I am determined and focused on providing a different way of seeing the cycle. I have plans that include time-lapse and graphical grids. Besides that, I will keep up to date the forecast trends, calendar, and activity in the AccuWeather LRC Forum. The AccuWeather LRC Forum is a great place to exchange ideas and to continue learning the theory. I recommend it. The 2011-12 Forecast Trends are located below and are permanently located on the lower right hand side of the blog. The 2011-12 LRC Calendar can be found here and in the LRC Analysis Tools section on the upper right hand side of the blog. The trends are based on a 48 day cycle duration. The duration may be retracted or extended later on in the year as the cycle breathes if required to keep continuity.

(500mb Forecast Trend For Green Bay)

(Maximum Temperature Forecast Trend For Oshkosh)

If there are any questions or thoughts on my research and analysis of the LRC or how I presented the material just let me know in the comments section of the blog. Thanks for reading!


  1. Hi Josh,

    Sorry I haven’t kept in closer touch. Was a rather busy summer for me and the amount of hot & humid weather didn’t help either! All’s well enough down here in the ‘prairie’; hope it’s the same or better up your way.
    I just took a look through your forecast writeup. Nice presentation and I’ll be looking forward to following along to see what (if any) variations occur as well as seeing what ‘adjustments’ might have to be made from one cycle to the next.
    From what your research has provided so far, do you have any ‘feel’ as to the direction storms might ‘miss’ the presently predicted locations and thus result in ‘more snow, less cold’ or ‘more cold, less snow’? I guess what I’m asking is do you have a ‘second, but less likely’ forecast, and if so, how much does it vary from the one you’ve presented? As long as I’m in question asking mode; anything you’ve seen so far indicate potential ‘blizzard events’?

    Tony (Pl. Prairie)

  2. Tony! Great to read from you again. Thanks for stopping by. I am glad you took the time to read through it. There will be variations, that is inevitable as we move through the seasons. I don't see many adjustments to the predictions, just analysis on why something went this way or went that way.

    From what I've experienced storms will recur more south and east from previous cycles throughout the winter. I would expect a clipper or two to work their way in 'unnoticed' so to speak. And, obviously, depending on snow cover the warm-ups may not be as warm which could stress the temperature prediction.

    Blizzards. It's a tough call, but I am going to say no. I do see a winter storm warning or two for my area. Perhaps down by you there could be potential blizzard conditions with high winds and lake enhancement snows???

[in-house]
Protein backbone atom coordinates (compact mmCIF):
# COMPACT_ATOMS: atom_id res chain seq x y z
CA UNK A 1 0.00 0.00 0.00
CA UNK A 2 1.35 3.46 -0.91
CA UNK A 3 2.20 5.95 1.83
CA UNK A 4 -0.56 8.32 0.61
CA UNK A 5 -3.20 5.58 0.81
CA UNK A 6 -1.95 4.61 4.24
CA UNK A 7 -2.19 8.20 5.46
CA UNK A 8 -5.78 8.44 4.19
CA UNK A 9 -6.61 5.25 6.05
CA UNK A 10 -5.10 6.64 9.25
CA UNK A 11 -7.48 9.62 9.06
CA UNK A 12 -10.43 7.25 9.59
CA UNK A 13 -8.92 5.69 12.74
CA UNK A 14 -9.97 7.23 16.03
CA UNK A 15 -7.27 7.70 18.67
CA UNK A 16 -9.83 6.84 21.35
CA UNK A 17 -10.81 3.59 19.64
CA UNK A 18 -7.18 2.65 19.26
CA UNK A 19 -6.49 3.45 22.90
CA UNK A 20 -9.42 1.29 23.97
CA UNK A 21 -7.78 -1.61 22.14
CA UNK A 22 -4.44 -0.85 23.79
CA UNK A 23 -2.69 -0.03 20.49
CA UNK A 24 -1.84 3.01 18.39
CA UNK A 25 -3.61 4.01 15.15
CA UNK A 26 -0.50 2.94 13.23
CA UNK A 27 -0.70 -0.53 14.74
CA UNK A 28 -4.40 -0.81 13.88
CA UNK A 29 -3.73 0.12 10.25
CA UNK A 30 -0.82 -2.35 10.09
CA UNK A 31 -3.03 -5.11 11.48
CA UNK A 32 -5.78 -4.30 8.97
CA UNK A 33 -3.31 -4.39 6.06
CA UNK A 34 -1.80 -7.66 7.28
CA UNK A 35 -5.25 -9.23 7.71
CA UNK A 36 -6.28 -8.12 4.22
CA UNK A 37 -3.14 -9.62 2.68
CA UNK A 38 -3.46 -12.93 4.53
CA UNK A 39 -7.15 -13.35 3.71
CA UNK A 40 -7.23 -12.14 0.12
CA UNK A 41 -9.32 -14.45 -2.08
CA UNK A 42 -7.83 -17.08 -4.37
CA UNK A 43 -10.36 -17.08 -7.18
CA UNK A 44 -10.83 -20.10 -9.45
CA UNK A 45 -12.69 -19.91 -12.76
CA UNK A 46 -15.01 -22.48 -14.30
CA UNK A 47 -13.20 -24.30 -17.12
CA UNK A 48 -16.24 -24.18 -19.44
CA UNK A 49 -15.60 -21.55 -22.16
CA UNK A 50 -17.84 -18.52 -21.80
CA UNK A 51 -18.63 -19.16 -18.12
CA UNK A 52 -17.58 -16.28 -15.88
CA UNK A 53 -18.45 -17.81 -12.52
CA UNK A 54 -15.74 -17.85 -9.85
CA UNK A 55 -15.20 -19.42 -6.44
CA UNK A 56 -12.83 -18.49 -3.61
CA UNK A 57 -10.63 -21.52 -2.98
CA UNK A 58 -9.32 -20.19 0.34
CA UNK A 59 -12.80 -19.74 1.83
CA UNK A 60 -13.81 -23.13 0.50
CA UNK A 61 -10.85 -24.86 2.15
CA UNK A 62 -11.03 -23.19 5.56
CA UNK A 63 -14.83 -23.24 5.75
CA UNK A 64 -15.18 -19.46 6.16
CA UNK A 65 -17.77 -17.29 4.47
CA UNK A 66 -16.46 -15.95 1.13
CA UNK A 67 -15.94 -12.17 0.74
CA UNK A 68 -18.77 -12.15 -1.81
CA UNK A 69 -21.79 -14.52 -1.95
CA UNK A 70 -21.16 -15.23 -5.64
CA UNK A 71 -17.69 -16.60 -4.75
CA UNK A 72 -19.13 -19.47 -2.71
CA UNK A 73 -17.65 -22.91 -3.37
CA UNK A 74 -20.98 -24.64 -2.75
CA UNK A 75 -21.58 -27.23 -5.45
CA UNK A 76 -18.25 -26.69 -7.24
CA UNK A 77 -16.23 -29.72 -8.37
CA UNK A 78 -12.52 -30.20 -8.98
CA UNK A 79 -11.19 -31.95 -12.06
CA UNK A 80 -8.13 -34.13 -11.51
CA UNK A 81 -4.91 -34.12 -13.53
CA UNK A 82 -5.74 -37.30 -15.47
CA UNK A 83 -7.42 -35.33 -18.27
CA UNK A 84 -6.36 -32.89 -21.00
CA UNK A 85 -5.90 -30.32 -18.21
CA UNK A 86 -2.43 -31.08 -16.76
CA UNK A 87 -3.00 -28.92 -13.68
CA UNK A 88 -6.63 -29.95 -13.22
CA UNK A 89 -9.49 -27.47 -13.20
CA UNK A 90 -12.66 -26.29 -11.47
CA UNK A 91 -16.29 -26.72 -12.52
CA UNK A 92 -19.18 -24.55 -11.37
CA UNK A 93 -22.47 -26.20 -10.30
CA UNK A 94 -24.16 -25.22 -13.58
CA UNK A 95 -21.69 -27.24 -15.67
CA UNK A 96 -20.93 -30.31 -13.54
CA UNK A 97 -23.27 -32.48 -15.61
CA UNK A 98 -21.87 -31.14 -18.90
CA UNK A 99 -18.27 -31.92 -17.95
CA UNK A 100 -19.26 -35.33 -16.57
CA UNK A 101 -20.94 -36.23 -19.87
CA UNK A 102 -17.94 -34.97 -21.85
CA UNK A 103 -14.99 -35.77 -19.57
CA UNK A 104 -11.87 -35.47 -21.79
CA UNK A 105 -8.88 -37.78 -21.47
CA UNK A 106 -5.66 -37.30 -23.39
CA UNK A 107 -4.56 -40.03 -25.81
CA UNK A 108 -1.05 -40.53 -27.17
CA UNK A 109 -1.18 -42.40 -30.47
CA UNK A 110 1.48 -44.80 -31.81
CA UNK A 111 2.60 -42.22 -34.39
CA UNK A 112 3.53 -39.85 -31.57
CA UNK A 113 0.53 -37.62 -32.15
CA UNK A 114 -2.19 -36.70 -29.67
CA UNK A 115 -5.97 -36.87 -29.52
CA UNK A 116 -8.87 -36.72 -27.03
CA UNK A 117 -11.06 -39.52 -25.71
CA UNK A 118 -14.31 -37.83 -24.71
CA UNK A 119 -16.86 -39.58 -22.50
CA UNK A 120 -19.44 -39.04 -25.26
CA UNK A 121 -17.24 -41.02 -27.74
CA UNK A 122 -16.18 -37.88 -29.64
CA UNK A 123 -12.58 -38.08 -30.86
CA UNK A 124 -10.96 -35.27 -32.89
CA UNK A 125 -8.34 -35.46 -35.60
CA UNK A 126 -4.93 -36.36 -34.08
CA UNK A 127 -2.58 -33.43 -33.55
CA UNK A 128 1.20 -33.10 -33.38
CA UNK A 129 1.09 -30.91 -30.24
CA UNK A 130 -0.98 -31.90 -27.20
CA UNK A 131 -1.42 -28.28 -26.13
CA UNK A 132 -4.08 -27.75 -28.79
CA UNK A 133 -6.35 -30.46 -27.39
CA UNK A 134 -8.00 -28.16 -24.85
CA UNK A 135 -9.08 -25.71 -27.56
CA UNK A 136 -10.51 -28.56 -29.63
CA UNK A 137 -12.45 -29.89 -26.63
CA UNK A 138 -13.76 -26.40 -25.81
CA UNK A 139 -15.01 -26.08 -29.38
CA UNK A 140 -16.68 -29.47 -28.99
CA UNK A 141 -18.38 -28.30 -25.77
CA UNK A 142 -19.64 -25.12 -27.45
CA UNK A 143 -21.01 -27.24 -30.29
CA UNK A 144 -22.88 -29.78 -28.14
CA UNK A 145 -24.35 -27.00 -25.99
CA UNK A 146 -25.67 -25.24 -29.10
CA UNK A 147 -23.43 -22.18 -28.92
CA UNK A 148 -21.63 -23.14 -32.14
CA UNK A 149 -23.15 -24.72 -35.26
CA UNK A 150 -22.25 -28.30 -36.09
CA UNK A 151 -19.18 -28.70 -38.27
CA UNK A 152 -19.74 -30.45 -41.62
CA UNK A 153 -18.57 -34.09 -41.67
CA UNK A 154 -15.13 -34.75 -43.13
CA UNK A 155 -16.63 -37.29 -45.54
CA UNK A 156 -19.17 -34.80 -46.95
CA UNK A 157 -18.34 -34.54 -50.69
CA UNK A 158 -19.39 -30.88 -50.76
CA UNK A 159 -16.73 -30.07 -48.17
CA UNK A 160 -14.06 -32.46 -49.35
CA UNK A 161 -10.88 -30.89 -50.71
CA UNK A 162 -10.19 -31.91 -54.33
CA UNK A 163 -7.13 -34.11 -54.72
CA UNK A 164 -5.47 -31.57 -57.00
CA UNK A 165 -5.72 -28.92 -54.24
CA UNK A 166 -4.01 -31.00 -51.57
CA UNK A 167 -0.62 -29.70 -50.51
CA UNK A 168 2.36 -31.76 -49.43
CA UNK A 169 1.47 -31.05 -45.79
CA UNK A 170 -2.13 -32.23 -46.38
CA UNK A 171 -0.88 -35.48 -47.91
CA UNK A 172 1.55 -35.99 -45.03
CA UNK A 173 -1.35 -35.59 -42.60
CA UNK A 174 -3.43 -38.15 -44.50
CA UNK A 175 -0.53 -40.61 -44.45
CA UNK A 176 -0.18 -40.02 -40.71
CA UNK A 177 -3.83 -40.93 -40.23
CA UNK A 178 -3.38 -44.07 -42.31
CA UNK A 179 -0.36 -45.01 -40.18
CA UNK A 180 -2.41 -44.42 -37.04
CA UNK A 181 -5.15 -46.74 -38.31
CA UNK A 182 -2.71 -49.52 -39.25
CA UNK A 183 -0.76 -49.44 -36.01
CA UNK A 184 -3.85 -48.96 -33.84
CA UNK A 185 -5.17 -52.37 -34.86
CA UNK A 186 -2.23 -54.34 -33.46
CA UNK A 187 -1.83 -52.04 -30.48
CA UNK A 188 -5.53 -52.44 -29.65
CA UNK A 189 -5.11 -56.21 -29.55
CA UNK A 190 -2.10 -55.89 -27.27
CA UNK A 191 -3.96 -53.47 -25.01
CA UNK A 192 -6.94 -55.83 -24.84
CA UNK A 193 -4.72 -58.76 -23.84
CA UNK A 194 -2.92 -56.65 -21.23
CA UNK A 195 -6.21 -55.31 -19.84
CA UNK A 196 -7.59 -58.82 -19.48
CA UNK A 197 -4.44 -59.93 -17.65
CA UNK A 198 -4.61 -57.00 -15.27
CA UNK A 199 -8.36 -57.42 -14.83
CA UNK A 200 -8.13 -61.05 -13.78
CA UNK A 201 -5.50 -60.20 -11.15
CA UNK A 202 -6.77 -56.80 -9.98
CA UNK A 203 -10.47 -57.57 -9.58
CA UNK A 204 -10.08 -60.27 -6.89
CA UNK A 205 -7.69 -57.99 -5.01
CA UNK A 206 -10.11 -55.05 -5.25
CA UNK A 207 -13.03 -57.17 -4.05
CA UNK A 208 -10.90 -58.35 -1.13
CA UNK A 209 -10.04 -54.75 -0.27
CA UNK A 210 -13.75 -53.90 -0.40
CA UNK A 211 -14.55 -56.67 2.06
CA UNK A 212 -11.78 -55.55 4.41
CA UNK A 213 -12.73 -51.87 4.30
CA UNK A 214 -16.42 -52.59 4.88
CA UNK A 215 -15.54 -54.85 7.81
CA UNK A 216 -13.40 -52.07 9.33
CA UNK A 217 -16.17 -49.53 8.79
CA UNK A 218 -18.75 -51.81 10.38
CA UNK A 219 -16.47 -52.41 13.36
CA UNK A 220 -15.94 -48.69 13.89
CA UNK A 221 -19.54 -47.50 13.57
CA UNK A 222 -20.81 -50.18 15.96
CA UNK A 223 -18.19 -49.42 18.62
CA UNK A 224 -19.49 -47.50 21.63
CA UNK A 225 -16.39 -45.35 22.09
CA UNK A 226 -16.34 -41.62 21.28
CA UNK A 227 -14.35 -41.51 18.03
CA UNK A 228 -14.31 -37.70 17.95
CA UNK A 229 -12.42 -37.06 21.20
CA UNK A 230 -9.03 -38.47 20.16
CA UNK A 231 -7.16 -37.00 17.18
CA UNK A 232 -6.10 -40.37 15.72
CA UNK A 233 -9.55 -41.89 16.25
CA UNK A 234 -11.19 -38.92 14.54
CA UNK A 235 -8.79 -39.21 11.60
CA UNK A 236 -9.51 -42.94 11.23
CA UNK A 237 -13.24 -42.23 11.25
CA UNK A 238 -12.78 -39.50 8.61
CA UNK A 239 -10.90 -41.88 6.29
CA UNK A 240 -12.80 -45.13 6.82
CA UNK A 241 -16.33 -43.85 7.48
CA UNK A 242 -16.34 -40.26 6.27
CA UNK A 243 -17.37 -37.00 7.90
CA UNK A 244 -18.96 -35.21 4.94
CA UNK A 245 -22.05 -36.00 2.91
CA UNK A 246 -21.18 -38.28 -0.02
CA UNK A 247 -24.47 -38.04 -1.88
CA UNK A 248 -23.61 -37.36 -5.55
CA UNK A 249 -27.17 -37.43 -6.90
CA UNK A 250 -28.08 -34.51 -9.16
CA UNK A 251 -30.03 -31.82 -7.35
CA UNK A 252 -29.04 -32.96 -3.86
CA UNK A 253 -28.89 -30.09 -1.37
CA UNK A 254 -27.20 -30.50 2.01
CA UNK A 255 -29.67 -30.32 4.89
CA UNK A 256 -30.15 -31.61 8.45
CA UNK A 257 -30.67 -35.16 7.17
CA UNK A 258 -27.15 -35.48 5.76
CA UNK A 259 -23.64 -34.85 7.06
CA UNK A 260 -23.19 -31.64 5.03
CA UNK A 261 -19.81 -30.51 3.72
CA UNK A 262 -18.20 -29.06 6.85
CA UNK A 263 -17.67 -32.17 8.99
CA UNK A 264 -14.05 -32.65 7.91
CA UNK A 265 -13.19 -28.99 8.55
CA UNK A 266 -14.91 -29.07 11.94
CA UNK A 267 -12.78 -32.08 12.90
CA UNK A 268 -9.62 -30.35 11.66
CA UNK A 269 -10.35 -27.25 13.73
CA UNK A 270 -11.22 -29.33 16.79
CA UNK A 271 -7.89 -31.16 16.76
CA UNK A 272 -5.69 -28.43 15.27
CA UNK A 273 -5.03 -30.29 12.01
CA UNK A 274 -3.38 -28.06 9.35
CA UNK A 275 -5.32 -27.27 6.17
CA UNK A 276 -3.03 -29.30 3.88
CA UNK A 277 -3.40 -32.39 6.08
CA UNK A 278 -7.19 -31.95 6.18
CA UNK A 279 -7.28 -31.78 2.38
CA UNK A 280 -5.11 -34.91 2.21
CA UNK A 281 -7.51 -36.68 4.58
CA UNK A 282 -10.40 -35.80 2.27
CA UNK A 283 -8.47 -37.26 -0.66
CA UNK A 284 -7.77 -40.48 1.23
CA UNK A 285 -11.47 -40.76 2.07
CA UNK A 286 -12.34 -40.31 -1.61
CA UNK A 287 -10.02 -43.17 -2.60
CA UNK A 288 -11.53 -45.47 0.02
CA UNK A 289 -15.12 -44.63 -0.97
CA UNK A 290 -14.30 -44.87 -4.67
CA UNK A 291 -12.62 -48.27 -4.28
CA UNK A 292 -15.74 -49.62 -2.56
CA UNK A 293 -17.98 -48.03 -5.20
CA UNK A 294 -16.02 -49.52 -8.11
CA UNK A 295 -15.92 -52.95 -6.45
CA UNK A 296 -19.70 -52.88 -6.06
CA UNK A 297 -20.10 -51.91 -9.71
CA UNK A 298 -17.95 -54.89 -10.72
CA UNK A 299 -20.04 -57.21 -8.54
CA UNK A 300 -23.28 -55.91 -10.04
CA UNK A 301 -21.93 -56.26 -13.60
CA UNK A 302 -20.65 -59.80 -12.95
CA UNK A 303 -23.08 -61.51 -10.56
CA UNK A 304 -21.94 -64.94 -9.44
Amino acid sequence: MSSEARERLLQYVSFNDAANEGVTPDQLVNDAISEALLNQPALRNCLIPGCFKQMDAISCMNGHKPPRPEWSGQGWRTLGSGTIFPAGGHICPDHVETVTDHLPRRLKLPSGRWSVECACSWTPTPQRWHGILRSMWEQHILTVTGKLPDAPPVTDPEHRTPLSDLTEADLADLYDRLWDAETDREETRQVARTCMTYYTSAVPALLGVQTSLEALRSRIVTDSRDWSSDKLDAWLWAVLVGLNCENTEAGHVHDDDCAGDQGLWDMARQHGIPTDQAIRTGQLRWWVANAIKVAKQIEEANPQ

Again, thanks for stopping by and I hope to communicate more often this winter. Too bad the Weather Watch 12 blog went all facebook on us. Last years comment section discussions were great!

  3. Josh,

    Good to be in contact with you again too. I’m looking forward to more of the same over the course of the winter. I share your ‘regret’ over the changes to the WW12 blog. Thanks for the reply to my questions. I don’t want this to sound too much like ‘fan mail’, but I do have a very healthy respect for your LRC and weather forecast in general endeavors. As a bit of clarification to my previous comment, the variations that I was referring to was with regards to the track of the predicted storms. Likewise, the ‘adjustments’ was primarily referring to the ‘breathing’ (time wise) of the individual iterations of the overall cycle.
    Like the vast majority of people, the weather that matters the most is that which will impact my nearby local. From my look through of Jeremy’s LRC forecast, that ‘feature #2' map didn’t exactly send tingles of excitement through me! Really hope I’m wrong, but to me, that map suggests a distinct possibility of perhaps frequent, rather intense ‘pan-handle hook’ storms followed by some pretty darn cold spells for my location. Not sure how such storms play out in the Oshkosh area, but around here; not very ‘pretty’!! For my winter weather preferences, pretty much a ‘worst case’ type of scenario. Was kind of hoping you were of the opinion that there was an outside chance of things moving more northwest from what is presently forecast. No need for an ‘apology’ that you didn’t have anything more comforting to offer me. I fully understand you have to ‘call them as you see them’.

    Tony (Pl. Prairie)

  4. Tony, I believe the cut-off lows that have been showing up may mean some 'deeper' breaths so to speak which may put the accuracy of the dates into question as the season moves forward. The flow will do what it will do. I agree with your thoughts on Jeremy's #2 feature.  The back and forth rain/snow line discussions will be heating up soon!  And, I do call them as I see them, well more of how my recorded observations see them and then using my interpretation of the cycle. I am still very green when it comes to predicting weather.  Without the LRC I wouldn't even attempt it. :)